04 Oct

Integer Complexity Measures

[Note this post is a bit outdated, and not maintained; the most up-to-date version of this information can be found in my pages on the OEIS wiki.]

I’ve recently become interested in a family of interrelated sequences that can be found in the Online Encyclopedia of Integer Sequences (OEIS). These sequences all have to do with one approach to measuring the “complexity” of an integer. This approach assumes that you have some basic “building blocks” for constructing integers: starting numbers you’re allowed to use, and operations that you may apply to them. The idea, then, is that the number of these building blocks that you need to arrive at a particular integer is one way of characterizing how “complex” that integer is.

This approach to constructing integers may seem familiar from the “Four fours” puzzle: Given four instances of the number 4 to start with, and a variety of operations that you might use, how many different whole numbers can you construct? For some examples, \[1 = \frac44 \quad 2 = \frac{4+4}4 \quad 3 = \frac{4+4+4}4 \quad 5 = 4+\frac44 \quad \ldots \quad 8 = 4 + 4 \quad \ldots \] Here it seems quite reasonable that in terms of “expressing with fours,” the number eight is “simpler” than the number three.

The lowest-numbered sequence (that I’ve found) in the OEIS that has to do with integer complexity is A000792. In the case of this sequence, the only number you’re allowed to start with is one, and the only operations you’re allowed to use are plus and times. The $n$th entry of sequence A000792 then tells you the largest number you can produce using at most $n$ ones.

Formally, let $A$ be an “alphabet” of numbers and operators; for simplicity we’ll assume all operators are unary or binary. One can then form finite sequences of elements from $A$; such a sequence is a well-formed RPN expression if no initial subsequence has as many binary operators as numbers. Each well-formed RPN expression unambiguously determines its value: imagine you have an initially-empty stack of numbers, and go through the sequence from left to right. Any time you encounter a number, put it on top of the stack; when you encounter a unary operator, modify the top number on the stack by applying that operator; and when you encounter any binary operator $\ast$, remove $a$ and $b$ (respectively) from the second-to-top and top positions from the stack, and then put $a\ast b$ on top of the stack (reducing the height of the stack by one). The value of the RPN expression is the top number on the stack when the entire expression has been scanned. The well-formed condition guarantees the stack never empties.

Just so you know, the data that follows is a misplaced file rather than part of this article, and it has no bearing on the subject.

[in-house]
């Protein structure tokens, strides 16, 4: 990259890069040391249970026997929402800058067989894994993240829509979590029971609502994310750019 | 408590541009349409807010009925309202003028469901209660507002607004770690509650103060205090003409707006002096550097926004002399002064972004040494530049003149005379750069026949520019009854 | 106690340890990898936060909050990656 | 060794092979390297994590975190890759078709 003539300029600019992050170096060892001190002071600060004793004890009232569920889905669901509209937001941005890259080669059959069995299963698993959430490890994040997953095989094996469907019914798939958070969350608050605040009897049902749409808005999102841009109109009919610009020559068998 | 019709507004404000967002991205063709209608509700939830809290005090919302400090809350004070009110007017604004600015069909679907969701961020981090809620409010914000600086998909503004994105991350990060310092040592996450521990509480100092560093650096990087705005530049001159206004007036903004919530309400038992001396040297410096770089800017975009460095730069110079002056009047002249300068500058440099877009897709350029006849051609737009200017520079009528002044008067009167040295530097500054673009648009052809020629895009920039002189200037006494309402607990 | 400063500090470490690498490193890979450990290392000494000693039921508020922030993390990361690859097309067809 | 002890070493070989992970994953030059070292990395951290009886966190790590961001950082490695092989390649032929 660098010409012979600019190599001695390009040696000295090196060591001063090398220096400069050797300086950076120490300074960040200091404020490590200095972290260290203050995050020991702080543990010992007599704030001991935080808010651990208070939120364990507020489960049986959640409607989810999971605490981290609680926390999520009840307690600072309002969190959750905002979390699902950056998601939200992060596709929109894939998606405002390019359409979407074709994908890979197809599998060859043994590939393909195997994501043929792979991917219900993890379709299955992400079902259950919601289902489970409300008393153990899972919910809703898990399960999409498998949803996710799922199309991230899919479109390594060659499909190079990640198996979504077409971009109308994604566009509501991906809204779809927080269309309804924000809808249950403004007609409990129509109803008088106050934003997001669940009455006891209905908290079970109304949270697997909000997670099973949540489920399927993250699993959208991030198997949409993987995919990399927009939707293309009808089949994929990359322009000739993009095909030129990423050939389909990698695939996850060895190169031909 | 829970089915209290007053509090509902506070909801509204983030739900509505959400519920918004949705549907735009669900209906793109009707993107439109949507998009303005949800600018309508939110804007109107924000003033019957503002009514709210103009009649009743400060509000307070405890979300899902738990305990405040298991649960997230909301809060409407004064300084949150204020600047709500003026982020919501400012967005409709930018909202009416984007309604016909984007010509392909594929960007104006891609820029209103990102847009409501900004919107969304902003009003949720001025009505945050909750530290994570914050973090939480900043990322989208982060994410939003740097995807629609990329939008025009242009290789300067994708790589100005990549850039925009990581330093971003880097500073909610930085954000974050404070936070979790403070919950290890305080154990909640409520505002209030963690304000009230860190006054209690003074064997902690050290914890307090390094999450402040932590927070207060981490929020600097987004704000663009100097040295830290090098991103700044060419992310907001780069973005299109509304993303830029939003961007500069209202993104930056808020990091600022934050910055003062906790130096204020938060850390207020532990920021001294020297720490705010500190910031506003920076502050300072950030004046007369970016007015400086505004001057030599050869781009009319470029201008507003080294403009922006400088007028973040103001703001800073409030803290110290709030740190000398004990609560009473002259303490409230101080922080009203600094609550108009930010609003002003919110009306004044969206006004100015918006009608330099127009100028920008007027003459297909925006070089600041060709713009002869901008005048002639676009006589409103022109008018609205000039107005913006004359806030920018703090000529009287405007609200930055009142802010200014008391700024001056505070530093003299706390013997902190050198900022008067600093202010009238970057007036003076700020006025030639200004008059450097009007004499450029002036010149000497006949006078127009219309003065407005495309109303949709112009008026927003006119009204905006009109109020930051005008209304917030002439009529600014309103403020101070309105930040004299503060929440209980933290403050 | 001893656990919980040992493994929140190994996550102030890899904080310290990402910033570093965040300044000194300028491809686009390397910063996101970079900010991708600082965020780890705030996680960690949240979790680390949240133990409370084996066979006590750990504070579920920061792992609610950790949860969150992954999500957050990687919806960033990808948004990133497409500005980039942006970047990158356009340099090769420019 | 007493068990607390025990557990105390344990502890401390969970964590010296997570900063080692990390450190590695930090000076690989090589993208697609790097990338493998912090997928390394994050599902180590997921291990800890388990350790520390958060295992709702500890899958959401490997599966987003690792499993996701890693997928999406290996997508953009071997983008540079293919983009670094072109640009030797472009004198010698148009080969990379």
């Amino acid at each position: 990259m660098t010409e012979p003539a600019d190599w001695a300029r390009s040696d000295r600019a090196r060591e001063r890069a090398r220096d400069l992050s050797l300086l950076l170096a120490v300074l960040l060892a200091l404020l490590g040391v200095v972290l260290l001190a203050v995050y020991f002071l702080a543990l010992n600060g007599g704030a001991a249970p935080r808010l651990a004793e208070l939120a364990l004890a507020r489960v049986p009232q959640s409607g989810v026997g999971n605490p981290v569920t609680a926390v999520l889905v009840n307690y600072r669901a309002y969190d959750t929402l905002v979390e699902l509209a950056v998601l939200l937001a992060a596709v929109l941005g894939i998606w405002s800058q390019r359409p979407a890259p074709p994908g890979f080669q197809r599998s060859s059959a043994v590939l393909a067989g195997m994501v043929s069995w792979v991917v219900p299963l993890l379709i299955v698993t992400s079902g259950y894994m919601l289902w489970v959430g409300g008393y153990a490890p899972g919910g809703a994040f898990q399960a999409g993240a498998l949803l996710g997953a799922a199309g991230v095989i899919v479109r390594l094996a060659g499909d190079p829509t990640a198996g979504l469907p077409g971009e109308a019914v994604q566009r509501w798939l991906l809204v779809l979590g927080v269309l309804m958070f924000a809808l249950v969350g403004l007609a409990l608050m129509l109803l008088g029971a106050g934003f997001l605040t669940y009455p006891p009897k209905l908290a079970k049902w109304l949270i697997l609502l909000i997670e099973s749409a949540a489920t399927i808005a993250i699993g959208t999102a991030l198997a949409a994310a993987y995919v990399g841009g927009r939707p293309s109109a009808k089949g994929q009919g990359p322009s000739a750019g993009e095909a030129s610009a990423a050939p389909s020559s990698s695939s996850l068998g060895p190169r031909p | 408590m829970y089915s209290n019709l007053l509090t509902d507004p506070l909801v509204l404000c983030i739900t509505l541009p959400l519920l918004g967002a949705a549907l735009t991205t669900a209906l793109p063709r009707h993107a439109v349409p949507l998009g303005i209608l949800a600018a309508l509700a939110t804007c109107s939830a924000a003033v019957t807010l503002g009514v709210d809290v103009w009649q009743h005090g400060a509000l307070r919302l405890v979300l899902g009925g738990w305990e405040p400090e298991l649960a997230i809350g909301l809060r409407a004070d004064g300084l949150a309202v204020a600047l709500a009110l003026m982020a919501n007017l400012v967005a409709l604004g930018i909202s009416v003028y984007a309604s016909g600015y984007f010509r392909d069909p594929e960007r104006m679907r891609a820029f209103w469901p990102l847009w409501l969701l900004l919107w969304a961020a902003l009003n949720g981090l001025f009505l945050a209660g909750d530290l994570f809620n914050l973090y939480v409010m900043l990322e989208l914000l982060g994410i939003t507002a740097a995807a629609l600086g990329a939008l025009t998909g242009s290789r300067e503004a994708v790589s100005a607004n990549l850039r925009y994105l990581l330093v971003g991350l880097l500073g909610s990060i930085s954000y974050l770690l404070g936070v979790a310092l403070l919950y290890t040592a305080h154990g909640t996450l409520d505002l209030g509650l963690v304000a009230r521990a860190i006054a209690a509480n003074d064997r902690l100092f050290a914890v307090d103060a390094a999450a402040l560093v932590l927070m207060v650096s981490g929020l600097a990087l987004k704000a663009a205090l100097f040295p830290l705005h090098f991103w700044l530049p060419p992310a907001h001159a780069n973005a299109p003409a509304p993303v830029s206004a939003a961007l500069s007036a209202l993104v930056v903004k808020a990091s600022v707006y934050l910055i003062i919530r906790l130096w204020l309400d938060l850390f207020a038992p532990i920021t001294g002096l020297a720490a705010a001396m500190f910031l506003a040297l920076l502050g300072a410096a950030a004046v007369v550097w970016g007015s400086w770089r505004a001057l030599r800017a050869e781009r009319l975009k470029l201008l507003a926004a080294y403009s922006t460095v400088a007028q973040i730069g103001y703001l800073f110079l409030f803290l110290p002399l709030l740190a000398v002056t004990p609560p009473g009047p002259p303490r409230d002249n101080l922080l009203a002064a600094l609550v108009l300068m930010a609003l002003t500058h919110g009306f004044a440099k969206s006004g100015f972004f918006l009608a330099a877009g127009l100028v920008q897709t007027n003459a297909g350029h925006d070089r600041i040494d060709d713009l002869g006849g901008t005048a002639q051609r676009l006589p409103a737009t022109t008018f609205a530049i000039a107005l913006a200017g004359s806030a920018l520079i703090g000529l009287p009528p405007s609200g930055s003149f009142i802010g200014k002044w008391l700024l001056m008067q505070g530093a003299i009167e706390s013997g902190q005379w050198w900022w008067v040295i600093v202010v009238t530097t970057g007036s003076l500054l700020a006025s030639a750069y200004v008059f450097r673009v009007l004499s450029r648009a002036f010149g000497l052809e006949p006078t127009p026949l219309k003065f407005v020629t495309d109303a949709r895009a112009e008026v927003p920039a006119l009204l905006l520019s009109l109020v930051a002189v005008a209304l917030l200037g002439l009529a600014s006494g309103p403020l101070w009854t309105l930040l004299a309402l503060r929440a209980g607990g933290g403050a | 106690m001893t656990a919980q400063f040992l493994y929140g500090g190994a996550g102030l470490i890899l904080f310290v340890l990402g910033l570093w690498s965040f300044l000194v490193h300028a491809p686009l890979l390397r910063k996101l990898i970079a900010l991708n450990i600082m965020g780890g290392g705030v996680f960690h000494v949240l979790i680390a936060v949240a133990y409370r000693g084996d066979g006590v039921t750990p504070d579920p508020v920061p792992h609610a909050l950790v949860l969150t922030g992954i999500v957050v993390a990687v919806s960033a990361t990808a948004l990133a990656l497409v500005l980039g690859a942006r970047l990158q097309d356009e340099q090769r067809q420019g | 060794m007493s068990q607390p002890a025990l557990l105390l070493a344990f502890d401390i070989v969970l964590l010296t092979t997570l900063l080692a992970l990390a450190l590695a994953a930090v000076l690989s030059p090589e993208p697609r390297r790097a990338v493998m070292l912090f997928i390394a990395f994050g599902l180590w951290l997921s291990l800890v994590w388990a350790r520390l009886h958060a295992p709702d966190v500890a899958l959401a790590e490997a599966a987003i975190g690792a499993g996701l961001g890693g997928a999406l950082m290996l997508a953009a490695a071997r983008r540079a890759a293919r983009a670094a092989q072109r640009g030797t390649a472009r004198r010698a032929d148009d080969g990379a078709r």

We can now define the $A$-operand complexity of a number $n$, which we’ll write as $c_A(n)$, as the minimum number of numbers in any well-formed RPN expression with value $n$, the $A$-operator complexity $d_A(n)$ as the minimum number of operators in any well-formed RPN expression with value $n$, and similarly the $A$-expression complexity $e_A(n)$ as the minimum length of a well-formed RPN expression with value $n$. There is no general relationship between $c_A$, $d_A$, and $e_A$, but if $A$ contains only binary operators, then $e_A(n)$ $= 2c_A(n)-1$ $= 2d_A(n)+1$. (Briefly, count the number of operators needed to reduce the operands to a single number; clearly the minimal expression in any case ends with a stack of just one number.)

Since it’s the most common notion of complexity used in the OEIS, we take “complexity” without an adjective to refer to $c_A$, the $A$-operand complexity.

I’ve also assembled a table that organizes sequences in the OEIS related to these notions of integer complexity, according to the alphabet $A$ and the particular measure or property of the complexity.